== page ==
Logo - Confused About Energy

If you are considering investing in new technology in your house with a view to saving money on your energy bill, you should do the calculations to make sure it is really worth doing.  Here are some simple steps to deducing if it worth doing on cost grounds alone.

  1. Find out the power consumption of the device in kilowatts (kW).
  2. Estimate how long the device will be used for each day.
  3. Multiply the power consumption by the number of hours, to get the energy use per day in kilowatt hours (kWh).
  4. Multiply this by the number of days in a year (365).
  5. This will then give you the energy use of the device for the year.
  6. Repeat the above with the old device you are replacing.
  7. Subtract the new device energy use from the old device energy use.
  8. Calculate the cost of this energy, if for example the average UK cost of electricity is abot 12p per kWh, in the US it is about the same in cents.   The average UK gas price is about 3p per kWh, there is a full listing here.
  9. So all you do now is multiply the cost of the saved energy by the cost per unit.
  10. Don’t forget to get the units right, 12 pence is 0.12 pounds.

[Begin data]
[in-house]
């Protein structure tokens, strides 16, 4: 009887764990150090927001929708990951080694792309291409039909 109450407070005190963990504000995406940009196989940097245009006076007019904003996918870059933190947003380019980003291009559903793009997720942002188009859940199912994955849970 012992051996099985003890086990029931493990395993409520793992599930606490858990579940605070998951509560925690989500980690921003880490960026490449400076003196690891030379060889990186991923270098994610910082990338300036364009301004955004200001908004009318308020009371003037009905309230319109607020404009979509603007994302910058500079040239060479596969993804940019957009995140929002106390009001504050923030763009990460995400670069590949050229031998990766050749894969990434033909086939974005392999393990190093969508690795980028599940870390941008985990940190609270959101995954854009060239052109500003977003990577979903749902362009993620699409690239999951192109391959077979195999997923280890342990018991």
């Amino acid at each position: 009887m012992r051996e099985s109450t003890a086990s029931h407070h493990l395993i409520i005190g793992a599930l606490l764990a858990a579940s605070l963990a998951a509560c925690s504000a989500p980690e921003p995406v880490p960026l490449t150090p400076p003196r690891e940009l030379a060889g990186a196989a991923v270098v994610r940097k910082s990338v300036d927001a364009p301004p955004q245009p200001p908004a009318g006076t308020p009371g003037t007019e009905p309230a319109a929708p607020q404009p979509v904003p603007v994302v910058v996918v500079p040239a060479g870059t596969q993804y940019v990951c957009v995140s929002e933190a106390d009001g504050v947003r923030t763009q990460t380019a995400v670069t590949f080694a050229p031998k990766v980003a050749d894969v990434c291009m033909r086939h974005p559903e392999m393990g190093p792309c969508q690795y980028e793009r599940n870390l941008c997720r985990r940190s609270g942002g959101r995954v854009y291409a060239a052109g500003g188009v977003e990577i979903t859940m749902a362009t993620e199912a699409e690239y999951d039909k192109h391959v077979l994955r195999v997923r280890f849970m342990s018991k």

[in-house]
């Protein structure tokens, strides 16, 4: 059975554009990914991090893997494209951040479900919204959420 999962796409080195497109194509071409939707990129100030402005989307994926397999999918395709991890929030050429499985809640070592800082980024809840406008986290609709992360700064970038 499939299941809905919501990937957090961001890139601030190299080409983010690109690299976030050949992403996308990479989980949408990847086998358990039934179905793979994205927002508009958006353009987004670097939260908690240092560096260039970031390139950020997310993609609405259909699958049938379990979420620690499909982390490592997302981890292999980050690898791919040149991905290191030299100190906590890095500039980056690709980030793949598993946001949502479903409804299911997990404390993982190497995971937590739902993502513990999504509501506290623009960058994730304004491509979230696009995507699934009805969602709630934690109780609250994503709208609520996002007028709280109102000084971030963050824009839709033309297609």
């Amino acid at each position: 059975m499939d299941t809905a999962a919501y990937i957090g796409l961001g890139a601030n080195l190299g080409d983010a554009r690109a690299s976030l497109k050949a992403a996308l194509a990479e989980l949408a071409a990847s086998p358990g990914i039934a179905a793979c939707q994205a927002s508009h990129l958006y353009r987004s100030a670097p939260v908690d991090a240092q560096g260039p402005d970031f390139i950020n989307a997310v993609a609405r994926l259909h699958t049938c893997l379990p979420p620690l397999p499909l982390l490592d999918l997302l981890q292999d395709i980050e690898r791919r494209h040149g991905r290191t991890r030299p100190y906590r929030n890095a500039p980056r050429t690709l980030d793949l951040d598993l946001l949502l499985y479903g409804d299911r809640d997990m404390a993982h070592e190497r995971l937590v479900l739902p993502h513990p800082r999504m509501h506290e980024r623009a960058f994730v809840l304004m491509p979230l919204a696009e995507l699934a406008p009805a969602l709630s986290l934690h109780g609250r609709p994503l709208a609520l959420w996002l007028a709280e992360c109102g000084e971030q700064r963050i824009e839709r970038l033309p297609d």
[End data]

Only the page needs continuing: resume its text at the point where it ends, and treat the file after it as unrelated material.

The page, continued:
11. The final step to estimating a payback time is to divide the cost of the new device by the financial value of the energy saving per year.

As an example

You are buying a new refrigerator, and the power consumption of the old unit is 0.05kW, a refrigerator is on all day, so its energy consumption is 0.05 x 24 hours, giving 1.2 kWh, it is on all year, so for the year this is 438 kWh, with an electricity cost of 0.12 Pounds (use your currency unit, e.g. Dollars or Euros), this would cost 52.6 pounds per year to operate.
The new fridge power consumption is 0.04kW, and using the same method, this costs 42.05 pounds per year to operate, so the cost saving per year in energy bills is 52.6 - 42.06 = 10.54 pounds.   If the fridge costs 200 pounds then on purely energy cost grounds the investment will take 19 years to pay back.

You can also use this method to calculate whether it is worth buying the more expensive energy saving model.  We should all try to save energy, but manufacturers charge an unnecessary premium for the energy efficient badge, and are often deceiving customers making them spend much more for little energy saving gain.  Forewarned is forearmed!

**Some Assumptions:-
The old equipment is discarded,
Does not consider maintenance costs,
Excludes finance and alternative investment considerations

Comments and Questions

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Calculator 2 - Will  2010-08-27 12:07:53
An excellent idea the only one I have found that can convert label data such as kWh/year into running costs.IT'S A SHAME IT DOESN'T WORKPLEASE FIX THIS